Portella, A. & Reeve, A.
Portella, A. & Reeve, A., 2015. City centre in the era of consumer culture. Journal of Urban Design and Planning, 169, 6, pp.291-300.
This paper analyses the importance of commercial signs in contemporary cities, and explores the theoretical concepts that might be helpful in understanding the operation of commercial signage controls in historic places. The focus is on issues that cluster around theories of consumer culture, as well as on the practices of city centre management, city marketing and urban tourism. The discussion is predominantly concerned with commercial city centres because these are places where different functions and meanings coexist. They are often places where different commercial and non-commercial interests have to be managed or reconciled. City centres are also public areas where human experience is given meaning and valorised through signs, symbols and patterns of behaviour, which result from a combination of physical and symbolic factors of the built environment. In many cases, the commercial city centre coincides with the historic core of a city, and the challenge of the local authority is to combine all functions with the preservation of historic buildings and places. At the end, this paper discusses how forms of aesthetic control over commercial signage can be applied to preserve local identity and stimulate commercial and touristic activities simultaneously.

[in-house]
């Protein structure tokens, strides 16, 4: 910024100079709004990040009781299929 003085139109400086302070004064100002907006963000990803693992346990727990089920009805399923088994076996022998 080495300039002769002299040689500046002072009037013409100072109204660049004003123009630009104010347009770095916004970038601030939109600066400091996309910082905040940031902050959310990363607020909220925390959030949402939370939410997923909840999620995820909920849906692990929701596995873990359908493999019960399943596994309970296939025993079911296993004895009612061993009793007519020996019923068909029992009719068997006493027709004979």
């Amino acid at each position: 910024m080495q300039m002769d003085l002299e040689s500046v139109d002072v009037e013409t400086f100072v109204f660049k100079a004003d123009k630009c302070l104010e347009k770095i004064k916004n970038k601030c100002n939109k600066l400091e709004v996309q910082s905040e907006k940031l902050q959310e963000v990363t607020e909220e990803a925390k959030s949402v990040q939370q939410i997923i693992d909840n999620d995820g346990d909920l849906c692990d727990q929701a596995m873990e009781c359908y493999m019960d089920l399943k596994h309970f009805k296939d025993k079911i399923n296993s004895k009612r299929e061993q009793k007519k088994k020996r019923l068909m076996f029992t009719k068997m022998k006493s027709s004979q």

Commercial signage in historic city centers in different contexts contributes to commercial competitiveness of cities and its aesthetic richness and variety. The design, use and control of commercial signs are affected by commercialization of city centers, the broader culture of consumerism and city center management. In order to balance the commercial efficiency of the city and the historical preservation, local authorities should establish and implement aesthetic controls and monitor effectiveness, while users should reclaim the symbolic meanings in order to preserve historic heritage. To avoid the risk that all city centers will look the same, commercial signage that benefit visual commercial appeal can generate satisfactory consumer needs and increasing vitality and viability by reinforcing the character of a place as historic, touristic and/or cosmopolitan.
Description of method used in the article